Last night I was barbecuing some pork chops – one of these jumbo packs you can pick up at Costco – so there were two rotations of meat. Yes, I was out at the barbecue in 50-degree weather and occasional rain. Such is my contribution to the household’s cooking effort.
When the first batch finished, I put the chops on a plate and, wary of the greedy looks on Tobey’s face, put the plate on the center of our ping-pong table. (Where it nearly was cooler than our refrigerator.) After all, I only had 10 minutes and the second round of chops would be done. And Tobey, despite being the taller of the two types of beagles (not to mention fatter), wouldn’t be able to leap onto a full-size ping-pong table with his stubby beagle legs.
Imagine my surprise a few minutes later when I discover Tobey standing on the ping-pong table with a pork chop in his mouth and two others already down his gullet. He had used the lawn mower as a ladder and climbed onto the table (from which he couldn’t exit without assistance or a broken leg.)
The lesson: he’s a pig. The second lesson: never underestimate the power of an animal.
This second lesson also applies to real estate. For those of us who own dogs or cats or birds of whatever, we rarely think twice about our animal’s presence in our own home. But this may not be the case for a buyer debating whether to purchase your home. Maybe they are one of the millions of folks allergic to cats. Or maybe they just don’t like animals.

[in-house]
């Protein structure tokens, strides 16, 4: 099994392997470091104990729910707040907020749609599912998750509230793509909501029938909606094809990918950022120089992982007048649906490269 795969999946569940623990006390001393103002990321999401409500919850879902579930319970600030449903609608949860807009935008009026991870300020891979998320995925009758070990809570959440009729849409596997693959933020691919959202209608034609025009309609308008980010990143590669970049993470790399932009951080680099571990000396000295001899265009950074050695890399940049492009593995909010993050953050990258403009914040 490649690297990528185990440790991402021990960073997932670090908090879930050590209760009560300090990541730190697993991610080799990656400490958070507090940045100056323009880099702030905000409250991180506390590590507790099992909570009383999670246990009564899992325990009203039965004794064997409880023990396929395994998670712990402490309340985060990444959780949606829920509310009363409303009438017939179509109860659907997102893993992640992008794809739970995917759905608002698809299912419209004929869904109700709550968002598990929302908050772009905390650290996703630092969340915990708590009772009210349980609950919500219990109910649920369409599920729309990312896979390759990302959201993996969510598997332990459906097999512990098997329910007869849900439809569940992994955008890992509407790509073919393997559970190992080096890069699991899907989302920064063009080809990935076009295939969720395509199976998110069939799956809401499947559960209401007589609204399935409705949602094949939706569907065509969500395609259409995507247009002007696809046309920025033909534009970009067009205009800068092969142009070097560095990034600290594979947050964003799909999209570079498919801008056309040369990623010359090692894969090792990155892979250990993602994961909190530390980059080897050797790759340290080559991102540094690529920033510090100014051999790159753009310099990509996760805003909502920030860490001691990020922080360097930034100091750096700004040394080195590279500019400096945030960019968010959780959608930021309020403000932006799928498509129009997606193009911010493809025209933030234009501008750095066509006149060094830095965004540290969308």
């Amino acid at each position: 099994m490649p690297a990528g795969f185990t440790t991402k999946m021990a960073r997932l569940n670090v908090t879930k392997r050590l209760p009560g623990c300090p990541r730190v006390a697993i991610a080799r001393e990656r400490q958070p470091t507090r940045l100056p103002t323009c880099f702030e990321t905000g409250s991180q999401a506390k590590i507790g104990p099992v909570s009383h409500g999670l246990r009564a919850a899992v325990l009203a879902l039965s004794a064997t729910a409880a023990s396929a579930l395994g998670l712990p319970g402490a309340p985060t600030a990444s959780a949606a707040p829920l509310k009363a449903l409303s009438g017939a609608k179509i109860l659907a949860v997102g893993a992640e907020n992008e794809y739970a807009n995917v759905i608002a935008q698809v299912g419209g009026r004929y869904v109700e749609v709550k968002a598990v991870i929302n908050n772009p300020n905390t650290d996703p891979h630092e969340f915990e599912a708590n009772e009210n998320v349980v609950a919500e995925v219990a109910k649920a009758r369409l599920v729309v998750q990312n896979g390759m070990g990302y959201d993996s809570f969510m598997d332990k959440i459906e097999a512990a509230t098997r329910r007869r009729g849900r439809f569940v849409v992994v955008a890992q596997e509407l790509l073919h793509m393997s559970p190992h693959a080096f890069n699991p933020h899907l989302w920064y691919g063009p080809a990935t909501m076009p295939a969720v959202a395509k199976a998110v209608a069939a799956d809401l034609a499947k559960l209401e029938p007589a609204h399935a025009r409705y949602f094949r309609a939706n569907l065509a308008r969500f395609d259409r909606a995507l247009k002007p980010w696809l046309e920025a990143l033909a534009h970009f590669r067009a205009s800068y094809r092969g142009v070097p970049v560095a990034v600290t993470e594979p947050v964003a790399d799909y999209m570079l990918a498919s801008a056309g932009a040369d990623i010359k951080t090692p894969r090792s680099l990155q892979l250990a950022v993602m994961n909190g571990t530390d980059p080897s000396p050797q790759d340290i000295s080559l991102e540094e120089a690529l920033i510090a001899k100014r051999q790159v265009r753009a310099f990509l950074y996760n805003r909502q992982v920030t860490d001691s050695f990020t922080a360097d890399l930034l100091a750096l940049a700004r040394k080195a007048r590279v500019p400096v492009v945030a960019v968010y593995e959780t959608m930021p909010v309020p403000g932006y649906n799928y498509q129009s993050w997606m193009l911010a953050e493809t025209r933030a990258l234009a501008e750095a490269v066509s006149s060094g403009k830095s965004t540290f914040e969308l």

It’s going to make your home a tougher sell. Not that you need to get rid of your animals should you list your house, but you need to be aware of the challenge and do everything possible to minimize your pets’ presence. Animals also can hinder a real-estate sale if they hinder a buyer’s ability to see a home. While in a perfect world we as listing agents and sellers always would receive a couple of hours’ notice that a home’s going to be shown, that often isn’t the case.
And if you’re in a market such as Phoenix, where there are a lot of homes available, a buyer and his agent likely will start with the vacant homes on a lockbox without Cujo waiting behind the front door.
Again, selling your home doesn’t mean your pets have to disappear. But look at your home through a buyers’ eyes – both in terms of the pets’ presence and the convenience (or lack thereof) in viewing your home compared to others – and you may find crating or kenneling your pets may aid your sale.